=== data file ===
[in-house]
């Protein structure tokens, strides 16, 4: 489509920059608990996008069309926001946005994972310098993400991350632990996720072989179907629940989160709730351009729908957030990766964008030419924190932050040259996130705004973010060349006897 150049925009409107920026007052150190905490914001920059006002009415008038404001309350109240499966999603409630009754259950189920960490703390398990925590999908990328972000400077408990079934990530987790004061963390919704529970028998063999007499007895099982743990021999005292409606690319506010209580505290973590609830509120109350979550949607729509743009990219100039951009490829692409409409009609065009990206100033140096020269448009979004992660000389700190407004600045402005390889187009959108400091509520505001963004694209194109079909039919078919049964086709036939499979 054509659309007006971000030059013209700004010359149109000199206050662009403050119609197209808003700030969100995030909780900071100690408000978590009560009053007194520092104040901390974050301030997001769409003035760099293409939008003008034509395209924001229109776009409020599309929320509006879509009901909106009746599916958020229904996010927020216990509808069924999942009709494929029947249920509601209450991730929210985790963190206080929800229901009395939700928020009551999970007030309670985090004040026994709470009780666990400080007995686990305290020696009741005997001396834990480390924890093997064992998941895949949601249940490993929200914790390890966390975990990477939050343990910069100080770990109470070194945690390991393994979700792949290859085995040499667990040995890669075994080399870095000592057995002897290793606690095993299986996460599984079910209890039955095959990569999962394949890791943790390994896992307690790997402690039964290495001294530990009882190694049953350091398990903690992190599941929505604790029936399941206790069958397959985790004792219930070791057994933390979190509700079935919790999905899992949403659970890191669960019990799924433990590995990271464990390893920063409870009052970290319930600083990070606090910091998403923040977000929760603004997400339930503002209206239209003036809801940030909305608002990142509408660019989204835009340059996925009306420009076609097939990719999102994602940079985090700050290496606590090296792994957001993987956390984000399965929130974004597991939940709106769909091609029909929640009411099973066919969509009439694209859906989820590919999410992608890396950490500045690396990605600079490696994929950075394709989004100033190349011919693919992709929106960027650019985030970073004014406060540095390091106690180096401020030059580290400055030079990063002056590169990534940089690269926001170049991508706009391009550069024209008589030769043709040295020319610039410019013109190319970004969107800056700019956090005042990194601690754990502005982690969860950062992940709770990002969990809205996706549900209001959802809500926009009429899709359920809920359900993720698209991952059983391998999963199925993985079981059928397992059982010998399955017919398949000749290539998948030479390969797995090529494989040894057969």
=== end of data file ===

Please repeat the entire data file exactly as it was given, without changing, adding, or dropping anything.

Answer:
[in-house]
């Protein structure tokens, strides 16, 4: 489509920059608990996008069309926001946005994972310098993400991350632990996720072989179907629940989160709730351009729908957030990766964008030419924190932050040259996130705004973010060349006897 150049925009409107920026007052150190905490914001920059006002009415008038404001309350109240499966999603409630009754259950189920960490703390398990925590999908990328972000400077408990079934990530987790004061963390919704529970028998063999007499007895099982743990021999005292409606690319506010209580505290973590609830509120109350979550949607729509743009990219100039951009490829692409409409009609065009990206100033140096020269448009979004992660000389700190407004600045402005390889187009959108400091509520505001963004694209194109079909039919078919049964086709036939499979 054509659309007006971000030059013209700004010359149109000199206050662009403050119609197209808003700030969100995030909780900071100690408000978590009560009053007194520092104040901390974050301030997001769409003035760099293409939008003008034509395209924001229109776009409020599309929320509006879509009901909106009746599916958020229904996010927020216990509808069924999942009709494929029947249920509601209450991730929210985790963190206080929800229901009395939700928020009551999970007030309670985090004040026994709470009780666990400080007995686990305290020696009741005997001396834990480390924890093997064992998941895949949601249940490993929200914790390890966390975990990477939050343990910069100080770990109470070194945690390991393994979700792949290859085995040499667990040995890669075994080399870095000592057995002897290793606690095993299986996460599984079910209890039955095959990569999962394949890791943790390994896992307690790997402690039964290495001294530990009882190694049953350091398990903690992190599941929505604790029936399941206790069958397959985790004792219930070791057994933390979190509700079935919790999905899992949403659970890191669960019990799924433990590995990271464990390893920063409870009052970290319930600083990070606090910091998403923040977000929760603004997400339930503002209206239209003036809801940030909305608002990142509408660019989204835009340059996925009306420009076609097939990719999102994602940079985090700050290496606590090296792994957001993987956390984000399965929130974004597991939940709106769909091609029909929640009411099973066919969509009439694209859906989820590919999410992608890396950490500045690396990605600079490696994929950075394709989004100033190349011919693919992709929106960027650019985030970073004014406060540095390091106690180096401020030059580290400055030079990063002056590169990534940089690269926001170049991508706009391009550069024209008589030769043709040295020319610039410019013109190319970004969107800056700019956090005042990194601690754990502005982690969860950062992940709770990002969990809205996706549900209001959802809500926009009429899709359920809920359900993720698209991952059983391998999963199925993985079981059928397992059982010998399955017919398949000749290539998948030479390969797995090529494989040894057969």